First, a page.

The Beautiful Scars of Parenthood
A few weeks ago, lying in bed reading, I sneezed. Nothing terribly unusual, but I gasped with a sudden and painful tearing sensation in my lower abdomen. Given my prone position, the abdominal act of sneezing must have tugged on the lesions formed after my two c-sections. The birth of my children — scars I no longer think about — left fibrous bands of scar tissue adhering flesh and organs together. Occasionally they cry out at the memory.
My 12 year old son was baptized on Sunday morning.
He told us in the car on the way to church. It was the culmination of many conversations over the past several years; having him make the decision did not come as a surprise.
The timing, however, was a bit of a surprise.
We spent about five minutes trying to make sure he really meant TODAY today. Like, right now today? Are you sure? TODAY?
He was certain; we stepped aside. We had told him already, “When you’re ready, let us know.”
He was ready.
As a mom who has prayed about his future faith for over a decade, I should have felt overjoyed. This has always been our hope and prayer — that he would take the faith we’ve been trying to model for him (sometimes, very poorly) and it would, one day, become his own. He was taking that first step today, a major step, declaring in front of God and a few hundred of our church family that he was accepting and receiving Jesus Christ as his own Savior.
I should have felt elation.
But what I really felt was…terrified. Saturated in worry, I was (am) so afraid. What if he’s too young? What he doesn’t really understand what he’s doing? What if he doesn’t truly get it, yet?
What if I’m not ready to let him go?
What if I’m not ready for him to take this giant leap out of my nest just yet?
What if I’m not ready to let God take care of ….him?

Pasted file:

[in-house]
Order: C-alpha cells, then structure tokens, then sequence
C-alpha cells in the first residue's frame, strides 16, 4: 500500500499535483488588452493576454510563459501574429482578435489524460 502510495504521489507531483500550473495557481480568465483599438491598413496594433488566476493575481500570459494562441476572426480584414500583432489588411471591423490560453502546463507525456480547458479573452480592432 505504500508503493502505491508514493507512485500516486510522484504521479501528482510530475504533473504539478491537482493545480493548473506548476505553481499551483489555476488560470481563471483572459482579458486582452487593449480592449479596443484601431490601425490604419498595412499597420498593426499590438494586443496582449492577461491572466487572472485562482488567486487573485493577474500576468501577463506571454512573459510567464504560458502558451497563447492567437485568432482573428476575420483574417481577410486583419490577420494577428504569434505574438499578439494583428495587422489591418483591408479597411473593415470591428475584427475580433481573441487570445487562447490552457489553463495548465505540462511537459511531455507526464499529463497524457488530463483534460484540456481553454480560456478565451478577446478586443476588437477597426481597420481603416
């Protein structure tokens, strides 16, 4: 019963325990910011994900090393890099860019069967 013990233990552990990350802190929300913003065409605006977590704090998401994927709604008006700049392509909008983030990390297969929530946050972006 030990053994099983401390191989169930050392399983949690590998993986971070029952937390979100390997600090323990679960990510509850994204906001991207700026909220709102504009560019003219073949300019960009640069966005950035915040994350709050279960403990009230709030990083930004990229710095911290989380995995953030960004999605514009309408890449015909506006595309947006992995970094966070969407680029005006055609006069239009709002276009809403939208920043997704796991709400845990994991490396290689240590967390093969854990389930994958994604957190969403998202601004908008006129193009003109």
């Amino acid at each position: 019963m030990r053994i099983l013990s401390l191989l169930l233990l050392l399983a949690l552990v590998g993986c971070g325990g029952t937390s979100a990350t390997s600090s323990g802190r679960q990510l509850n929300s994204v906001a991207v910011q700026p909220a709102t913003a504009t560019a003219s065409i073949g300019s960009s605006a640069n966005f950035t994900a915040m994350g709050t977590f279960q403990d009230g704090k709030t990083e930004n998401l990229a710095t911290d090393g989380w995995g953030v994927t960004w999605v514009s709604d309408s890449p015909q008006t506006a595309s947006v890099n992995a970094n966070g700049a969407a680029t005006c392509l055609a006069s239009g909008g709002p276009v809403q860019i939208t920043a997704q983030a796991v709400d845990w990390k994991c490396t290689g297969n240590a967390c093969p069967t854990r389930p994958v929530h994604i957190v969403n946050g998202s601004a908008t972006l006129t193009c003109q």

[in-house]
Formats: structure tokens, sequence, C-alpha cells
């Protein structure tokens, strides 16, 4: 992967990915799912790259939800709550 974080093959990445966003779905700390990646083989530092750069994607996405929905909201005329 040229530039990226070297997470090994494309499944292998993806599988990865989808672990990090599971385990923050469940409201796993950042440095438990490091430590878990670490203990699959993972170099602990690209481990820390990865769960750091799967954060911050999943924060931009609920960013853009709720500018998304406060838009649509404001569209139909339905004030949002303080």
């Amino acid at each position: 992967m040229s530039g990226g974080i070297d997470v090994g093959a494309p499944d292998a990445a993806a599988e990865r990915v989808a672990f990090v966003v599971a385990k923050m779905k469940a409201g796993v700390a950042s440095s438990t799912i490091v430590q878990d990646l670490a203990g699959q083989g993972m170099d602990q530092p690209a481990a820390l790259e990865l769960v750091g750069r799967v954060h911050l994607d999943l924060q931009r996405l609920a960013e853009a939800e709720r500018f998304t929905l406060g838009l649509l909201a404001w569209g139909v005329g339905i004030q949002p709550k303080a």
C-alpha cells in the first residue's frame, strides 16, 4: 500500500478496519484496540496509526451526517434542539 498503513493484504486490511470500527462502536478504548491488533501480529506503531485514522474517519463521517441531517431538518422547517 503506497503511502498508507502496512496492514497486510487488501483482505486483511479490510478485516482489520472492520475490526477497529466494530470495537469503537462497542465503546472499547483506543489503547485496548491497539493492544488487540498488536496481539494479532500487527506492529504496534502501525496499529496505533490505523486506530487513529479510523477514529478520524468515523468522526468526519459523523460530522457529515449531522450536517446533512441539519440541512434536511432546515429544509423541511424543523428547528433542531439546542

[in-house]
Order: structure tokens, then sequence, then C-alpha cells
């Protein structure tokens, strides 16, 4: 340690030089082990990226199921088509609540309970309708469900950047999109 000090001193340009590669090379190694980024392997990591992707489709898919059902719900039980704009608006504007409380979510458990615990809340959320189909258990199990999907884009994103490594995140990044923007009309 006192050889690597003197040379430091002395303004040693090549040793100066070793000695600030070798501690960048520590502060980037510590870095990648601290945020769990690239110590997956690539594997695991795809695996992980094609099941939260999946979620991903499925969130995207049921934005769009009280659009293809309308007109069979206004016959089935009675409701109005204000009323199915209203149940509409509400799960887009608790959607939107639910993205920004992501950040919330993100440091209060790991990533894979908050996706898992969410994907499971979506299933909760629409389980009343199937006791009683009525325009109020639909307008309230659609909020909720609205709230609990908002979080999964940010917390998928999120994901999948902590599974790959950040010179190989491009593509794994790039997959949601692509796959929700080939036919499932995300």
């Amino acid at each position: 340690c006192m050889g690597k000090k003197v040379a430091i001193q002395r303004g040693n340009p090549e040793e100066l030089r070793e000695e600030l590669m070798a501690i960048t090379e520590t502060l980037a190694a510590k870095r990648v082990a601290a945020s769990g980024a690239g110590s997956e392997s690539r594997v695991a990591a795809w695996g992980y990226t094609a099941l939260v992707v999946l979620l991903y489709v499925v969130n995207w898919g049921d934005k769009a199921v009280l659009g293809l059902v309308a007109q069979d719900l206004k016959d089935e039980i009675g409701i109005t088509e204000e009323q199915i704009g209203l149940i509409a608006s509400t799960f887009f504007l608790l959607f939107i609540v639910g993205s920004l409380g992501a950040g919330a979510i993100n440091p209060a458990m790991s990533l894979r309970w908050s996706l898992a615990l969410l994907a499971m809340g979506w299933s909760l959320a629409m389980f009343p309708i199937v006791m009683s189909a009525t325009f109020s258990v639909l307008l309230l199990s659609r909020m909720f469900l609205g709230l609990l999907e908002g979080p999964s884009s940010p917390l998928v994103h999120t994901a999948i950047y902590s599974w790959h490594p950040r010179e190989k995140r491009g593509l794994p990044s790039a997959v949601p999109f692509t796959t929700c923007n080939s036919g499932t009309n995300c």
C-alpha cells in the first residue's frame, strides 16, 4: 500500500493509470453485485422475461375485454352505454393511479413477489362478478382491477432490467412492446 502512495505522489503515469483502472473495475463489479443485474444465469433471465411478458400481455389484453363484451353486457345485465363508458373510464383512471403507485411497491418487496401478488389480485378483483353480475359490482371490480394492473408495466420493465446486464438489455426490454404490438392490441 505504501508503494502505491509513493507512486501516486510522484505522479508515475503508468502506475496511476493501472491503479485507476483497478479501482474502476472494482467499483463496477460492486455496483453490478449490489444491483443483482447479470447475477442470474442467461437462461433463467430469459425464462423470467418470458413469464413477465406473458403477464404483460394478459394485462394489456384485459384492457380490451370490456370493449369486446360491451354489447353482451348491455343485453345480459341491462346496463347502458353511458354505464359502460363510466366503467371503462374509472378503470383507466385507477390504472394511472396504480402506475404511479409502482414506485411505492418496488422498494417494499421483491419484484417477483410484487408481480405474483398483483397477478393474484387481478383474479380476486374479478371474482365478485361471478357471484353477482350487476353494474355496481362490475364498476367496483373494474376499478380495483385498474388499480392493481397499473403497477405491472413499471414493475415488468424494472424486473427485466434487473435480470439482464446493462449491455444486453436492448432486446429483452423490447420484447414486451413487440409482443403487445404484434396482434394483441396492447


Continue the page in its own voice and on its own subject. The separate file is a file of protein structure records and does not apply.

I was young when I made that decision (sort of) for myself. Too young, I think, but did it really matter in the end? Did I not find my own way, my own faith?
I believe that baptism is not a security blanket of protection, it is merely a declaration. An act of obedience. We do it because Jesus did it. The end. I don’t fully understand all the whys and wherefores but I’m okay with that.
You alone can rescue
You alone can save
You alone can lift us from the grave
You came down to find us
let us out of death
to You alone belongs the highest praise!
Every word of worship that morning was a conviction, a message from God to me…
I’ve got this. It’s okay to let go. It’s my job, not yours.
Gabe and I pat ourselves on the back that we are raising adults, not children. We want our kids to launch, we want them to leave the nest and make their way in the world, independent of us and capable in their own independence. We take pride in teaching them to be accomplished and self-sufficient.
Nobody tells you that bringing tiny humans into the world and sending them back out into it are equally painful extractions.
I remember clearly the unique and powerful pain involved in his delivery, the initial separation of his body from mine.
Yet here I am, at the first major point of his adult disconnection, and I am just as weak, frightened, and doubled over in pain as I was 12 years ago.
Don’t get me wrong, I am glad. I am ecstatic. This is good and right and the angels are rejoicing over this boy-man’s decision and actions. I did not stand in his way, and I won’t as he continues over the next few years. Few years, so very few. Less than when we started. He’s been under my roof and care more than half of our allotted time. He will, Lord willing, be leaving for college six years from now. Six. SIX.
Sunday, I celebrated communion with my son for the first time. We shared together the breaking of a body, the spilling of blood. The tearing of the curtain between God and man. A small ritual, giant in significance. It’s been a full day since, yet every time I think about it, I’m still leaking tears.
At least now I know what I’m in for. This extrication process, the untangling of child and parent, will leave it’s own scars. There will be days when I may suddenly gasp at the memory of what we once were, but, as with childbirth, the beauty of what is makes the pain all the more worthwhile.
The pains of childbirth didn’t scare me away from parenthood.
The pains of separation aren’t going to scare me away either.
At least now I know what I’m in for.
Note to self: when the next child makes his own commitment to Christ, ask someone else to take the photos. For some reason, the camera would not stay still in my hands.
Like this post? Subscribe to receive future posts via email or a quarterly newsletter that positively glimmers with good stuff.
Do you Pinterest? Join me over on my new Pinterest Board: Pinterest-y Disasters – a place to collect all the crazy ideas we know will turn out just awful, or to post a really glorious Pinterest Fail.